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Moscow, Kiev in Oil Deal

Yanukovych shaking hands with Putin at a meeting in Kiev on Wednesday. Gleb Garanich

Russia and Ukraine initialed a new oil transit agreement Wednesday as Prime Minister Vladimir Putin hailed a blossoming of trade between the neighbors since President Viktor Yanukovych's election in February.

“I have to disappoint you [reporters], but we've initialed an agreement on the transit of oil," Energy Minister Sergei Shmatko said at a news conference in Kiev, Interfax reported.

Shmatko's Ukrainian colleague said the five-year deal envisions a volume of 25 million tons but other details remain to be decided, Interfax reported.

Shmatko indicated that Moscow was in no hurry to reassess its gas supply contracts with Ukraine, however, which Kiev had stressed as a priority ahead of Wednesday's talks.

“Everything happens in its own time,” he told Bloomberg. “No good agreements can be made if we are forced.”

The oil deal was one of several to be signed by a Russian delegation headed by Putin in Kiev for the latest round of the Russian-Ukrainian intergovernmental trade commission.

"As a result of the policy that you adopted toward Russia, this political component is being transformed into economic results,” Putin said ahead of a meeting with Yanukovych. “In January-September this year, trade grew by 77 percent. We are practically at pre-crisis levels.”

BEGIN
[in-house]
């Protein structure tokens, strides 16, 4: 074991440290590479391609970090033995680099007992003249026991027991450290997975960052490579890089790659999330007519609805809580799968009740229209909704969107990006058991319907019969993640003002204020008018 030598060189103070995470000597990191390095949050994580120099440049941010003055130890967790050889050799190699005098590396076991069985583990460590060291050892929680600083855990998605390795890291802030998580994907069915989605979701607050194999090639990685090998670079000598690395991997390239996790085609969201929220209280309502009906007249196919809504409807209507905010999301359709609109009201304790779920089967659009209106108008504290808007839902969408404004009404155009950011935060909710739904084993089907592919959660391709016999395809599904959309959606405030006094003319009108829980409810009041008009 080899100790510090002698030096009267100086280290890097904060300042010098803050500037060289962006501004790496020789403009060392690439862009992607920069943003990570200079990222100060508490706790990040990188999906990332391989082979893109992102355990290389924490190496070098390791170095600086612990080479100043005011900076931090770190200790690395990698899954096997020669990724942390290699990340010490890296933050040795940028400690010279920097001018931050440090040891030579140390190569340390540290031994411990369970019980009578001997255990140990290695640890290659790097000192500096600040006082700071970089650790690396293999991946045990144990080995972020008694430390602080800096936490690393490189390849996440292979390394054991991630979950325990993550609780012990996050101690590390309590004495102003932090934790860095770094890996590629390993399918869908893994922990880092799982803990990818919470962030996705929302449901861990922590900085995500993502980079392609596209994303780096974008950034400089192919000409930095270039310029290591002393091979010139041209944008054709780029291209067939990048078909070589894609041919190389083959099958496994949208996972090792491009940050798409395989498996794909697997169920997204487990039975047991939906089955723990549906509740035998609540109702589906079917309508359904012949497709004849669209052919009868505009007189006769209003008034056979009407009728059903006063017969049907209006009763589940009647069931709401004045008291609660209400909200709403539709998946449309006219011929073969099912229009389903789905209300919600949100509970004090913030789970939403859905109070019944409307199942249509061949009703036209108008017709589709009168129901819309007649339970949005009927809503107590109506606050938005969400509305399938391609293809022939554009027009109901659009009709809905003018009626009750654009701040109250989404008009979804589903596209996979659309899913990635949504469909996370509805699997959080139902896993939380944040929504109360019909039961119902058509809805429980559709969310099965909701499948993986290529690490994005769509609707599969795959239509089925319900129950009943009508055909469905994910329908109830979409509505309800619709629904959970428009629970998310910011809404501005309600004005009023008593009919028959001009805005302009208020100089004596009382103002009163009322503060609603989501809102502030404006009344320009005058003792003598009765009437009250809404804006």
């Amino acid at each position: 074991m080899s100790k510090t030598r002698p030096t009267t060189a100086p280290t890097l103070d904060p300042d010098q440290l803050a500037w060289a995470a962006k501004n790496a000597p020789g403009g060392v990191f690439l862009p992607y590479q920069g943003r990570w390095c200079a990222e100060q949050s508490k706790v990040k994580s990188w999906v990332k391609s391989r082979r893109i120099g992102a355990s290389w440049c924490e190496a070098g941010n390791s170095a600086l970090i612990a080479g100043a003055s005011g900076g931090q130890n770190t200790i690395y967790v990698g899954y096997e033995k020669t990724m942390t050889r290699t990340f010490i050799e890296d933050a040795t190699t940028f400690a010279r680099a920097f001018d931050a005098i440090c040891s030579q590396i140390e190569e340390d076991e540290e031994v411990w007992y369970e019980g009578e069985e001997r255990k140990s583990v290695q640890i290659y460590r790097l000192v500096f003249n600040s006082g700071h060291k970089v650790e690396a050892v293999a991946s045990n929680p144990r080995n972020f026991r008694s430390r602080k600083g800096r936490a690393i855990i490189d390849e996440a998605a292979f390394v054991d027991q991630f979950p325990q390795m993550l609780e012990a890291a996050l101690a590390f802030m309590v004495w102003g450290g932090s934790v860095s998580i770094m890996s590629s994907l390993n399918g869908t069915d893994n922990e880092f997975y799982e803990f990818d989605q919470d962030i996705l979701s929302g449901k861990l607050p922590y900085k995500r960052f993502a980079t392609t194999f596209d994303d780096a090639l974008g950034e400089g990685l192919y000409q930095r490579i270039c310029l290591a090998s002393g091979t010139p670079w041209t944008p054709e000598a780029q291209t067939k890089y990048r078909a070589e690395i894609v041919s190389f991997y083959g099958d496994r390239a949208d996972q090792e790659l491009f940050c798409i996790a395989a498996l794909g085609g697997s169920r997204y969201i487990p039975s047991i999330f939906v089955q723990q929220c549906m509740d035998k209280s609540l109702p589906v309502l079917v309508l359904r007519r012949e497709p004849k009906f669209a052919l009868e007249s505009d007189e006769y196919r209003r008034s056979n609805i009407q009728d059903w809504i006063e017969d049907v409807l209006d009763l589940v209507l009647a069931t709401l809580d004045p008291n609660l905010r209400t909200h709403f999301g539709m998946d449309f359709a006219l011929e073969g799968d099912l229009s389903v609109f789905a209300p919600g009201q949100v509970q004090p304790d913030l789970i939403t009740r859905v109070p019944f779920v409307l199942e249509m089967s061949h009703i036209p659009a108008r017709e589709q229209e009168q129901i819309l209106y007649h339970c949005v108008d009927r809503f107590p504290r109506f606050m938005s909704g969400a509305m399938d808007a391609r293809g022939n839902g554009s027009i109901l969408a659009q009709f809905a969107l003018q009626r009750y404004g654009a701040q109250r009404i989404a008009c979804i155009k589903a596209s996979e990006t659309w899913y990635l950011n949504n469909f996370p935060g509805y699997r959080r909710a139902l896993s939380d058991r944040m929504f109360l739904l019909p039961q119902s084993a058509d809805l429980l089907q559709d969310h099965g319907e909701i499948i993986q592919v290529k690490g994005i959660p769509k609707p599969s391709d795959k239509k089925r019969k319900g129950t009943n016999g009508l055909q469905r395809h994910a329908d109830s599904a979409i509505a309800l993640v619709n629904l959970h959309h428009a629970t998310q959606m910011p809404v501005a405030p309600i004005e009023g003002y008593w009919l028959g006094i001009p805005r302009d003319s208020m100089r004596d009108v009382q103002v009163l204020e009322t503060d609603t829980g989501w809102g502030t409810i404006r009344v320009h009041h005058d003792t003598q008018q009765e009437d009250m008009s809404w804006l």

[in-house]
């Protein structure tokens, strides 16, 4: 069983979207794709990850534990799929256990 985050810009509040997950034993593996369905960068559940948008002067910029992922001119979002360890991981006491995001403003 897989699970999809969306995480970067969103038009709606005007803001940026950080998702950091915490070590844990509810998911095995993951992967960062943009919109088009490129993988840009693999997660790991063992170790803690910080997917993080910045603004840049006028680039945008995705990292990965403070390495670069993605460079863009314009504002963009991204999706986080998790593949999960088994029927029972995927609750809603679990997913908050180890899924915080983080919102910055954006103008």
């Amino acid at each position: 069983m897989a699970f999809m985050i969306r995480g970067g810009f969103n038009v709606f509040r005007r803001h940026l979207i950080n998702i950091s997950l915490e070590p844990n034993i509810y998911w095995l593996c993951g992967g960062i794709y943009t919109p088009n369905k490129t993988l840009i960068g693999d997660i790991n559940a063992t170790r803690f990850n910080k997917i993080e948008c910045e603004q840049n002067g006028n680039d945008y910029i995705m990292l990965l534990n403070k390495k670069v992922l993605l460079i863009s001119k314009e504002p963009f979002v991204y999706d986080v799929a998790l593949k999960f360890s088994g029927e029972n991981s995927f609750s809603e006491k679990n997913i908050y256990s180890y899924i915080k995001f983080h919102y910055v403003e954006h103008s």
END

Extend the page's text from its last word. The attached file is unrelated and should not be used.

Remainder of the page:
The talks were set to focus on building ties between state-owned firms. Apart from the oil transit deal, Russia's United Aircraft Corporation and Ukraine's Antonov signed a deal on creating a 50-50 joint venture called Civil Aircraft.

Putin and Yanukovych were also expected to discuss nuclear energy, agriculture, transport and space exploration.

But the differences over gas mean that the holy grail for the Russians — a merger of Naftogaz Ukrainy with the vastly larger Gazprom — continues to remain elusive.

Earlier in the day, Ukrainian Prime Minister Mykola Azarov once again put the countries at loggerheads over gas tariffs, saying Kiev's current deal to buy Russian gas violates Ukrainian law.

“The market realities have changed, so the basic agreement and the price formula need to be reviewed. Besides, Ukraine has joined the European Energy Charter and passed the gas market bill,” Azarov told a government session in Kiev, Interfax reported.

Moscow struck a 10-year gas supply deal in 2009 under the previous government, putting an end to a system of one-year contracts that had led to several gas wars in the middle of winter.

But Ukrainian officials had made it clear that they see the deal as untenable, despite an agreement struck in April giving Ukraine a $100 per 1,000 cubic meters discount in exchange for an extension of the Russian Black Sea Fleet's lease on the port of Sevastopol.

Under the arrangement, Ukraine pays $248, which led to a September gas bill of $715 million. Gazprom has said Ukraine is likely to buy Russian gas at about $250 per 1,000 cubic meters in the fourth quarter of this year and in 2011.

Russia has in the past offered to cut the price of gas to Ukraine if Kiev agrees to merge Naftogaz with Gazprom. But such a deal is almost impossible because it would amount to “political suicide” for Yanukovych, said Andriy Gubachov, of Alfa Bank Ukraine.

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